Friday, November 13, 2009

Trust me, I'm a doctor

Doing literary analysis is hard. Oh sure, not like brain surgery hard, or airplane design hard, but it's one of those things that can be tricky.

Doing analysis of an actual work of literature within the text of a work of fiction, in a manner which is both accessible to the lay person and interesting enough to make said lay person actually want to read it, because it provides Important Clues about the Plot (and, oh yes, remembering to provide those clues) while in character is... well, it's so far beyond hard that writing this scene has fried my brain and I can't think of the right word to describe that level of difficulty.

Seriously, I feel like I should send this scene on to my advisor in the hopes of talking the U out of another doctorate.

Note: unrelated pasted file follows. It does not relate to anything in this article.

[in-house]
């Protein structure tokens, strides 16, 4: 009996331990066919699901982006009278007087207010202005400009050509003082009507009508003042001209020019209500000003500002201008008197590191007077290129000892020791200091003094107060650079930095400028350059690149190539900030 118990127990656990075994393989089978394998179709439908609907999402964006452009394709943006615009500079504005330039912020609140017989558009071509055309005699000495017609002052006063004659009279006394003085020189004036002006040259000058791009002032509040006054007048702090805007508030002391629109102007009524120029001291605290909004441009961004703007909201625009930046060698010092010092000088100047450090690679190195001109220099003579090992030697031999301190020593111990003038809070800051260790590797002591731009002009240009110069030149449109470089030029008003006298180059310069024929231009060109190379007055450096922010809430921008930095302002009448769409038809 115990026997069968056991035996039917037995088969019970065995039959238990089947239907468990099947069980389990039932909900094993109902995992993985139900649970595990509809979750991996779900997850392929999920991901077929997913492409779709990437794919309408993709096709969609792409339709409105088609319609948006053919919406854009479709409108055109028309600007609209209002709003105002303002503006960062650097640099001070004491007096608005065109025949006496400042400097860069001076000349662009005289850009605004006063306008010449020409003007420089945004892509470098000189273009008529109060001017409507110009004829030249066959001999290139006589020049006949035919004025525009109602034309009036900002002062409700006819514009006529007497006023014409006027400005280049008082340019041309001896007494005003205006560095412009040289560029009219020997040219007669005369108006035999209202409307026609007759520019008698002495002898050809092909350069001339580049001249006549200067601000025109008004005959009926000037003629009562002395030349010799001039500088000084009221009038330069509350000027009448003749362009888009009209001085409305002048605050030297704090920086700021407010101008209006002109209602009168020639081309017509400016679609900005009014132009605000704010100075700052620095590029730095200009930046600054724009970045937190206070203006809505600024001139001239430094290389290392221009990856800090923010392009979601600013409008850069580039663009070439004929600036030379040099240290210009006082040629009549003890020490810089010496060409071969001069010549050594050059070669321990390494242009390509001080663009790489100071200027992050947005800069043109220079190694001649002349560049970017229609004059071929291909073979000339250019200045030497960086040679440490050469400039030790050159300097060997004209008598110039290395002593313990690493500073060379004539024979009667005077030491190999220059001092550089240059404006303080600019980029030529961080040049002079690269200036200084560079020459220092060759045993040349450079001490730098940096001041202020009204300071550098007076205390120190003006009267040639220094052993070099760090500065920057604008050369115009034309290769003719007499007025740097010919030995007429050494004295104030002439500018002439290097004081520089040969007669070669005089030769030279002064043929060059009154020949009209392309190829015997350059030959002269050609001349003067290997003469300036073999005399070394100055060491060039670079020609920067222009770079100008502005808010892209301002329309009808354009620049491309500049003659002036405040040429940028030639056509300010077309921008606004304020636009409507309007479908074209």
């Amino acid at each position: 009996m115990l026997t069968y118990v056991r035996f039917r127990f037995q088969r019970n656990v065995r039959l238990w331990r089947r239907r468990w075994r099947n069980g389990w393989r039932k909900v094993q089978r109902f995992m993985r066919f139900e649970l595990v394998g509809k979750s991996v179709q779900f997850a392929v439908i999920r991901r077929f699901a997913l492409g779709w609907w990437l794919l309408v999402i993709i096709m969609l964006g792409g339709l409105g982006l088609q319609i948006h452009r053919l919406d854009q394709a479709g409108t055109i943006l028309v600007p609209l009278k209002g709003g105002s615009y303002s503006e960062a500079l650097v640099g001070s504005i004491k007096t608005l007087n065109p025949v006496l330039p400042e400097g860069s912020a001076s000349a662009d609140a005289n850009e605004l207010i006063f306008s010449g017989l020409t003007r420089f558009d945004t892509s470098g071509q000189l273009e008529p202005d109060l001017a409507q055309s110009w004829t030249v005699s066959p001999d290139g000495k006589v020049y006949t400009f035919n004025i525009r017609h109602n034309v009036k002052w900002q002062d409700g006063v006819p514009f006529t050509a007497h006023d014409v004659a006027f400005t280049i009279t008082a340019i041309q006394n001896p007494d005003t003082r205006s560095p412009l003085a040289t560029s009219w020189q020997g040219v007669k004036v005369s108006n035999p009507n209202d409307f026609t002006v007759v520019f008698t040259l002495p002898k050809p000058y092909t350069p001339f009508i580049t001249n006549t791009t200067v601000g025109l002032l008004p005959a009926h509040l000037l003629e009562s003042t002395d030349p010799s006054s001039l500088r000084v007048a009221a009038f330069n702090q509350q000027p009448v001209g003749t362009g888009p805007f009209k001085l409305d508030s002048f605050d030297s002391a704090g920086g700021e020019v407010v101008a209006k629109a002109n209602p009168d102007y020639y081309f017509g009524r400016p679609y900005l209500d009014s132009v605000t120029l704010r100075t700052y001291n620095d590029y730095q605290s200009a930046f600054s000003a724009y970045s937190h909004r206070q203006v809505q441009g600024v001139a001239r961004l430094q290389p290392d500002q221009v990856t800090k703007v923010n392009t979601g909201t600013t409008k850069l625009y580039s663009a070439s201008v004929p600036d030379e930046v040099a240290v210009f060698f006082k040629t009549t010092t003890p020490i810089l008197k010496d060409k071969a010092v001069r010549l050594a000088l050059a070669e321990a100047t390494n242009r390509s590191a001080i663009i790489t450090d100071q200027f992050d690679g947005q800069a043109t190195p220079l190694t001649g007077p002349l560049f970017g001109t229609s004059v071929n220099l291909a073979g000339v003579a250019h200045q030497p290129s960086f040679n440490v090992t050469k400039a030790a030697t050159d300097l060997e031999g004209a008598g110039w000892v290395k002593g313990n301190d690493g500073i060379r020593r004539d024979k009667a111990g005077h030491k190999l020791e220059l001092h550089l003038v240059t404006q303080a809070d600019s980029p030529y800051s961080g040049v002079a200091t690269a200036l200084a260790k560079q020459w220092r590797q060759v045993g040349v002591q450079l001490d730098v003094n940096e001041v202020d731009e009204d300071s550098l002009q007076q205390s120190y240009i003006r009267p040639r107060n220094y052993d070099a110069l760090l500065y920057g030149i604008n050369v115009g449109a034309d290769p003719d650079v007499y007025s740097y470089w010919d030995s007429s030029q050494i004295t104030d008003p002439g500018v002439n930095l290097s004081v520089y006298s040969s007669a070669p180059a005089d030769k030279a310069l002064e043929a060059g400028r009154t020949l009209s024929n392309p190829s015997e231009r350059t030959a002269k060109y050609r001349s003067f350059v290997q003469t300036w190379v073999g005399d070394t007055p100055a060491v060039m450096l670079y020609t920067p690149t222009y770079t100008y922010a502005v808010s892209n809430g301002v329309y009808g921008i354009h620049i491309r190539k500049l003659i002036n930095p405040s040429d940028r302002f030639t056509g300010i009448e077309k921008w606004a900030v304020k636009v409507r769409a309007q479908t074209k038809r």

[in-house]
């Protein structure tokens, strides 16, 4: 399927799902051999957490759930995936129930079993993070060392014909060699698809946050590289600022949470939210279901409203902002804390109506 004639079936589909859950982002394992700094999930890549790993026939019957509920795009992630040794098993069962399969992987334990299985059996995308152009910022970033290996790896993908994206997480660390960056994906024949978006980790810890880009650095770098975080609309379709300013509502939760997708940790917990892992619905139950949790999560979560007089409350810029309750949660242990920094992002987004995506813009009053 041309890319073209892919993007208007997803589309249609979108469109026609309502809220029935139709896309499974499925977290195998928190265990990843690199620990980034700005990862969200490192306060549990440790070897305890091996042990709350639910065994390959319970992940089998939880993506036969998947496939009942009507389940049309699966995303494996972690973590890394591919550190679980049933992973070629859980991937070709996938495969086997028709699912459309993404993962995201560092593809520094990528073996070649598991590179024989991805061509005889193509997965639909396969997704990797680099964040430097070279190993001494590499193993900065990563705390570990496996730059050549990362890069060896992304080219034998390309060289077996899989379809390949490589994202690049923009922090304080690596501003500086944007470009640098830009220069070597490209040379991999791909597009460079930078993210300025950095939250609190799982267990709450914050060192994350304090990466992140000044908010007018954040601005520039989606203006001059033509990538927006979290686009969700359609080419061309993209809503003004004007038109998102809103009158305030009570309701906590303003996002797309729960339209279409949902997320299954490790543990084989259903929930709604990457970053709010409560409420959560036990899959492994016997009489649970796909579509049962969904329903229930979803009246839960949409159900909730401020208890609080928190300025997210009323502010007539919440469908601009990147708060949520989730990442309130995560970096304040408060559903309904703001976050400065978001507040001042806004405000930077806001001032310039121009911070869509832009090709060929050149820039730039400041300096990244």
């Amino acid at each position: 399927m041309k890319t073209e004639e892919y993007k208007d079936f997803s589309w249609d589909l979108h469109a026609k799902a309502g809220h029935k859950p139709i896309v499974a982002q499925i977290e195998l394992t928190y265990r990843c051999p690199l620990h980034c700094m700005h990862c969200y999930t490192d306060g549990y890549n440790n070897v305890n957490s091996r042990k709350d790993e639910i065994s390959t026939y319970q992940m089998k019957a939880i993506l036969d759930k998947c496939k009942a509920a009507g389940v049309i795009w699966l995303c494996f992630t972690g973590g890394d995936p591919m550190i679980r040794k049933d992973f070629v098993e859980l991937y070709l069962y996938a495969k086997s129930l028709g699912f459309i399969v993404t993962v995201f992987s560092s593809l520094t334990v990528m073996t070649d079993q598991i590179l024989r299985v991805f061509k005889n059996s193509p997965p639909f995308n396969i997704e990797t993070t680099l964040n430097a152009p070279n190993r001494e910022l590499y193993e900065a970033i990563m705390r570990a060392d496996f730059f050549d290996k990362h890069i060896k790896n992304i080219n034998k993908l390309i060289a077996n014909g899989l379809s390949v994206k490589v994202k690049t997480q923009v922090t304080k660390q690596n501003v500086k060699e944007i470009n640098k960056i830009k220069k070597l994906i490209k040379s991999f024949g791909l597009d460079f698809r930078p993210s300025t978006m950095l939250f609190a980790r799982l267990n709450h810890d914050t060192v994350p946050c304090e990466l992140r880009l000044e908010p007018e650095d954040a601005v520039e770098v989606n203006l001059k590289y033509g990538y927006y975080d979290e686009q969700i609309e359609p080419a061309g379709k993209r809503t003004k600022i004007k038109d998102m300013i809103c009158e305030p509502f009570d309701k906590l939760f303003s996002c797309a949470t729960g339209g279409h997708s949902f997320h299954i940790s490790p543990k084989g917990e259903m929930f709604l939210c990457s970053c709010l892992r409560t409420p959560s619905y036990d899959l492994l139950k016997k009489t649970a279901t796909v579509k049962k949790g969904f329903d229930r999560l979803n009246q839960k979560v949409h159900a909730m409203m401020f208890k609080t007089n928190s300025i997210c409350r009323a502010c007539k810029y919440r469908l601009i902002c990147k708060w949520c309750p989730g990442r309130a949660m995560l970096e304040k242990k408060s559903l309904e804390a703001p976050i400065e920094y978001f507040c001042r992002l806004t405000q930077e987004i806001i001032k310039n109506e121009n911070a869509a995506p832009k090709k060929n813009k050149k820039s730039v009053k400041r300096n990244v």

1. This is perhaps only slightly related, but... THE FRENCH MATHEMATICIAN by Tom Petsinis was one of the very first books that made me really comprehend that someone could be passionate about a subject that was totally cold and alien to me. The novel itself was only ok, but I just remember the shock of realizing, really and truly, that someone could be as in love with math as I am with art.

    I'm confident that you will do the same. Er, with literary analysis, I mean. Hurrah for revision!

  2. Thanks. Oddly enough, this has been one of the most difficult parts of the book to get in there. I think because I never actually believed people were interested in the dissertation when they asked about it, and so I believed even less that a similar sort of thing belonged in a work of fiction.